This Tennessee old-time tune is simple in structure, but its chiming arpeggios are great fun to play on fiddle and banjo – and hopefully on box/accordion too, which I understand often don’t gel with old-time tunes.
Three videos featured in this post: one solo fiddler, one fiddle/banjo concert performance, and a link to an excellent teaching video.
Fiddler and banjoist Newt Payne (1904-1977) was born on South Pittsburg Mountain, Tennessee, and worked most of his life as a miner.
The only recordings of his music are on a 2003 CD* by another Tennessee fiddler, Bob Townsend, who heard Newt play as a child. One tune was untitled, so Bob called it Newt Payne’s Tune as it was known as a Payne family tune that Newt used to play at dances. (See banjohangout)
* Old Time Fiddlin’ Tunes From The South Cumberland, available here.
Newt Payne’s Tune makes a good introduction to playing fiddle cross-tuned – a traditional feature of American old-time fiddling,with that unmistakable sympathetic ring characteristic of open tunings. All three versions below are in either open G or open A, so you can take your pick of which you’d like to tune to and play along with! (It’s worth noting that fingering is identical in GDGD and AEAE – ie, the same fingering works for the different keys because the tunings are at different pitches.)
Of course, you can still play the tune in standard tuning GDAE, though it will be more difficult to catch the lower drones, and the glorious ring will be lost.
(Note for the financially-challenged: It’s cheaper to play cross-tuned in A (AEAE) as the lower strings are far more forgiving of being tuned back and forth. If you play in cross-tuned in G (GDGD), for example, there’s a tendency for the top string to break once you’ve retuned it back up to E a couple of times.)
(See below for more information on cross-tuning, and blog post ‘Falco’/25.6.2015 for a good English tune to try cross-tuned.)
Katie Henderson (fiddle)
A resounding version in G (fiddle tuned GDGD/Sawmill tuning), recorded for Katie’s long-running, encyclopaedic New Tune A Day project.
(‘Newt Payne’s Tune (Old-Time) NTAD’ YouTube video, 1:24. Posted by Katie Davis Henderson, 4 Feb 2012. https://www.youtube.com/watch?v=azM8ZMbR2dk)
Katie’s newtuneaday.blogspot and Youtube channel are stuffed with brilliant tunes, and well worth rummaging around in. She has also compiled a NTAD tunes e-book, available through her blog.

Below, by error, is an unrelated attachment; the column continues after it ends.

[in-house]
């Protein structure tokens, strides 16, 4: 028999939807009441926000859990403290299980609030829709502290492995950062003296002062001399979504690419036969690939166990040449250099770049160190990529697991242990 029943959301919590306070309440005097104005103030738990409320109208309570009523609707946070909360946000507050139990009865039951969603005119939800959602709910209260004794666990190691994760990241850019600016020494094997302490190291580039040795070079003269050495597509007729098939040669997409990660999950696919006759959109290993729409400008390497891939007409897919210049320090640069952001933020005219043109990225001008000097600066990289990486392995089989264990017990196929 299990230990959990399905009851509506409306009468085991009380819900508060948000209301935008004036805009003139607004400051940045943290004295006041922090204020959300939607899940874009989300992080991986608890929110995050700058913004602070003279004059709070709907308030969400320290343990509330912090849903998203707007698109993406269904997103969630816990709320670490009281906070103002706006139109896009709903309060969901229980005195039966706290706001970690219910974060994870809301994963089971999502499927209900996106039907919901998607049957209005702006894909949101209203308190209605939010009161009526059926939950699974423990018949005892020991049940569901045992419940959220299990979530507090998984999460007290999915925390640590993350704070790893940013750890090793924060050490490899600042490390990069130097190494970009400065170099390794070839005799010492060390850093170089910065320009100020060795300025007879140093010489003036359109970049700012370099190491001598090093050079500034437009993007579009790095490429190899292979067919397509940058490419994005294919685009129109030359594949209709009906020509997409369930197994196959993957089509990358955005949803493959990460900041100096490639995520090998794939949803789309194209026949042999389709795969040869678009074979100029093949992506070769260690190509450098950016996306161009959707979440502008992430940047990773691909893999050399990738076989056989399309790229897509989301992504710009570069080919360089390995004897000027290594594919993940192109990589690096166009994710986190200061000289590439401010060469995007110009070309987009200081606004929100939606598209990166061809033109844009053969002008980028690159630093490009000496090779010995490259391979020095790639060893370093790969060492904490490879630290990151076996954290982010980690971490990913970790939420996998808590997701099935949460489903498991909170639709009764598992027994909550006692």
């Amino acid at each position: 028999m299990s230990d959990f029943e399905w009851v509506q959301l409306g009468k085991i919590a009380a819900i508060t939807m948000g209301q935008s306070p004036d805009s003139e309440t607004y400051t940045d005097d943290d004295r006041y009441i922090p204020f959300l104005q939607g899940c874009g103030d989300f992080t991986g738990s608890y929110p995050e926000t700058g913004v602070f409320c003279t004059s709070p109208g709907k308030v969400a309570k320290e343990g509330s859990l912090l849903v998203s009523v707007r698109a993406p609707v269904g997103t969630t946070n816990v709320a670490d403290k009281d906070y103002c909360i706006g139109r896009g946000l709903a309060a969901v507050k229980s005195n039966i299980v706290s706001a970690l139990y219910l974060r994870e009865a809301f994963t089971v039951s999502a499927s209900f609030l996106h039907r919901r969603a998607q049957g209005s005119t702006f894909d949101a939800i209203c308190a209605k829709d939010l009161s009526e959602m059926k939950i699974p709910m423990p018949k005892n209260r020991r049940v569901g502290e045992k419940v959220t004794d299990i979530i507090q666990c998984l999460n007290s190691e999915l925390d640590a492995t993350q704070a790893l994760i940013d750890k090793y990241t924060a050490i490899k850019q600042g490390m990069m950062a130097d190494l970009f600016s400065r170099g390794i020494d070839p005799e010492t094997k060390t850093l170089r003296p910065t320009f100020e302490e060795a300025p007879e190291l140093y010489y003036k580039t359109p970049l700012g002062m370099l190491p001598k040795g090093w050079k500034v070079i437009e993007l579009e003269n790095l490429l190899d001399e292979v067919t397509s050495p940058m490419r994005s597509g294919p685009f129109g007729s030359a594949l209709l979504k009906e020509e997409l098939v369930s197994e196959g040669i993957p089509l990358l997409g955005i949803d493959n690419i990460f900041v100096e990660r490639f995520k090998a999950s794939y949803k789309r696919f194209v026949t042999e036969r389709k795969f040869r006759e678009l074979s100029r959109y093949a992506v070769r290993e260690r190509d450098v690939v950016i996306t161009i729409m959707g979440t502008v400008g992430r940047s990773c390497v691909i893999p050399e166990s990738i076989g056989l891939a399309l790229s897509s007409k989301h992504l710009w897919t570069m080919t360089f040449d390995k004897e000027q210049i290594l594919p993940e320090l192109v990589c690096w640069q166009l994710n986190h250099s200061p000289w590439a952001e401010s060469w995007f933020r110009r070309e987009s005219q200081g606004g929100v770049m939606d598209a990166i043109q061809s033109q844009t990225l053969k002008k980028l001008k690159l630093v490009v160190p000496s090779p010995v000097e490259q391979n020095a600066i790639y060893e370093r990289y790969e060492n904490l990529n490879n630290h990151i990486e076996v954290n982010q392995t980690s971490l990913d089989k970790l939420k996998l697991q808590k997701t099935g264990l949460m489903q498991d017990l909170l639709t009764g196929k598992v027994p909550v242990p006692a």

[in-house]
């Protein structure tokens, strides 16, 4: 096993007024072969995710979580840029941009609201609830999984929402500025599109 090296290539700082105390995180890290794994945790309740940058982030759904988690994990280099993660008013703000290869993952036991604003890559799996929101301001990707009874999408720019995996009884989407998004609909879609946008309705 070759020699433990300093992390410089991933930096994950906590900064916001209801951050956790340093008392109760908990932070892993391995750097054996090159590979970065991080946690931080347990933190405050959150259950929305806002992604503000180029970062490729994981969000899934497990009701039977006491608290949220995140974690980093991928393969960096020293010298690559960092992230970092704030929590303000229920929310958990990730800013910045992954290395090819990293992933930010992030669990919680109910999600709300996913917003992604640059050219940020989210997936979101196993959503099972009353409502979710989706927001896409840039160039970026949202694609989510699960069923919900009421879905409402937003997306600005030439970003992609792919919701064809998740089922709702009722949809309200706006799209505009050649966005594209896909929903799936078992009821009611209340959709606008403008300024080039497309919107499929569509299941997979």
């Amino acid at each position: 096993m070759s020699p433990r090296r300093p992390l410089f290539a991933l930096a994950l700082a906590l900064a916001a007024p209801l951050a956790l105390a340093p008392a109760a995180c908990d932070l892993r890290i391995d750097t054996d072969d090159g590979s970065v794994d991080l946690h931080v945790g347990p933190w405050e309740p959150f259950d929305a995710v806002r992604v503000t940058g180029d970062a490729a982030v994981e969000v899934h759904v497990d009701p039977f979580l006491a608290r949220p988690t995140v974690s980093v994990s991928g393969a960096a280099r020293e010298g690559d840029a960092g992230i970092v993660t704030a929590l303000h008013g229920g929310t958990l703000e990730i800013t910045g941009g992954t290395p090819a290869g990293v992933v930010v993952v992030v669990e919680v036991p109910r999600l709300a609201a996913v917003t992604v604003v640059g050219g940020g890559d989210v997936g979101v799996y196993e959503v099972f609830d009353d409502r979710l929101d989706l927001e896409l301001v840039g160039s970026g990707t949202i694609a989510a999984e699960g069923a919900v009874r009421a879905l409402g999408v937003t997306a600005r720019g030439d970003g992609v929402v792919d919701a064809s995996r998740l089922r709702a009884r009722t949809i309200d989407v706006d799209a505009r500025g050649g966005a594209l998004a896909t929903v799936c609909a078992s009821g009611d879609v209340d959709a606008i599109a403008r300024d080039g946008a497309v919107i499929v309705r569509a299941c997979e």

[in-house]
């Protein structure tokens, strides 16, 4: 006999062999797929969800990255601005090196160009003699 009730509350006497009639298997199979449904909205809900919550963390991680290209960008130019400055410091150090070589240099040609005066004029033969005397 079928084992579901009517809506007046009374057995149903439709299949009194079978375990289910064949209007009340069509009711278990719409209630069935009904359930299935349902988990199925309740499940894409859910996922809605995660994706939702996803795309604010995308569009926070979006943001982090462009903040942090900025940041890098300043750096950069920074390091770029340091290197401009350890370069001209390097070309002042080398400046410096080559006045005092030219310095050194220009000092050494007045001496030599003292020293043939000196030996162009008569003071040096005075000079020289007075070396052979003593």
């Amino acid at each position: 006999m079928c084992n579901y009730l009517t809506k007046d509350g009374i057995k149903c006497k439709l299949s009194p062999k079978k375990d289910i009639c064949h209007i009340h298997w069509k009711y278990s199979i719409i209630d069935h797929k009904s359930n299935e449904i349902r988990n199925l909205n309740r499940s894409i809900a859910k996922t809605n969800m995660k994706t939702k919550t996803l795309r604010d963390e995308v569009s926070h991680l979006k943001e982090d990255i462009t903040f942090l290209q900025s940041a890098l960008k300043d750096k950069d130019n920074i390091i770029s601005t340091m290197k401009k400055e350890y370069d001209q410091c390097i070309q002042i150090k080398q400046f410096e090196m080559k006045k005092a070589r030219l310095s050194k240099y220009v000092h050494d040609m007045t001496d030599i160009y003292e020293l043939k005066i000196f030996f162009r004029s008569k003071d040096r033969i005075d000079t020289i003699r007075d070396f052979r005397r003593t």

Stephanie Coleman (fiddle), Adam Hurt (banjo)
Adam and Stephanie weave their magic around Newt’s tune at the Sore Fingers Summer School, Oxfordshire, UK, April 2010. (Love that quirky bass line!) Key: G (GDGD/Sawmill tuning)
(‘Stephanie Coleman and Adam Hurt play “Newt Payne’s Tune”’ YouTube video, 2.53. Posted by clawhammerist, 23 Nov 2010. https://www.youtube.com/watch?v=sOD8f3BiL_U)
Click for more information on Stephanie Coleman and Adam Hurt. (Adam will be teaching banjo at American Banjo Camp 2015, 11-13 September, at the stunning Fort Flagler State Park, Nordland, Washington State.)
Sophie Enloe (fiddle), Maggie Lind (banjo), Patrick Lind (guitar)
A really clear and well-paced teaching video here, produced by a trio of tutors from the Portland Old Time Stringband Class. (I’ll embed the video once I’ve received full permissions from all players). Key: A (AEAE/cross-tuned).
Fingering note: unlike standard tuning, the fingering here plays the same notes (an octave apart) on both pairs of strings. (It’s worth noting that fingering is identical in GDGD and AEAE – ie, the same fingering plays in different keys because the tunings are at different pitches.)
The Portland Old Time Stringband Class YouTube channel habibanola has many old-time videos, with more accessible via their website neighborlymusic.net.
So you thought you could play violin…? – cross-tunings for those hell-bent on going over to the dark side:
From Wikipedia’s excellent page on cross-tuning:
FCGD = Cajun Tuning (one whole step down from GDAE)
GDGB = Open G Tuning
GDGD = Sawmill Tuning or “Cross G”
GDAD = “Gee-Dad”
DDAD = Dead Man’s Tuning, or Open D Tuning, or Bonaparte’s Retreat Tuning, or “Dee-Dad”
ADAE = High Bass Tuning, Old-Timey D Tuning
AEAE = Cross Tuning, “Cross A”, “High Bass, High Counter” (or “High Bass, High Tenor”), Cross Chord; similar to Sawmill Tuning
AEAC♯ = Black Mountain Rag Tuning, Calico Tuning, Open A Tuning, or Drunken Hiccups Tuning
AEAD for Old Sledge, Silver Lake
EDAE for Glory in the Meeting House
EEAE for Get up in the Cool
(Reproduced under Creative Commons license)
http://www.stringband.mossyroof.com/ (tunes taught at Greg and Jere Canote’s Seattle string band classes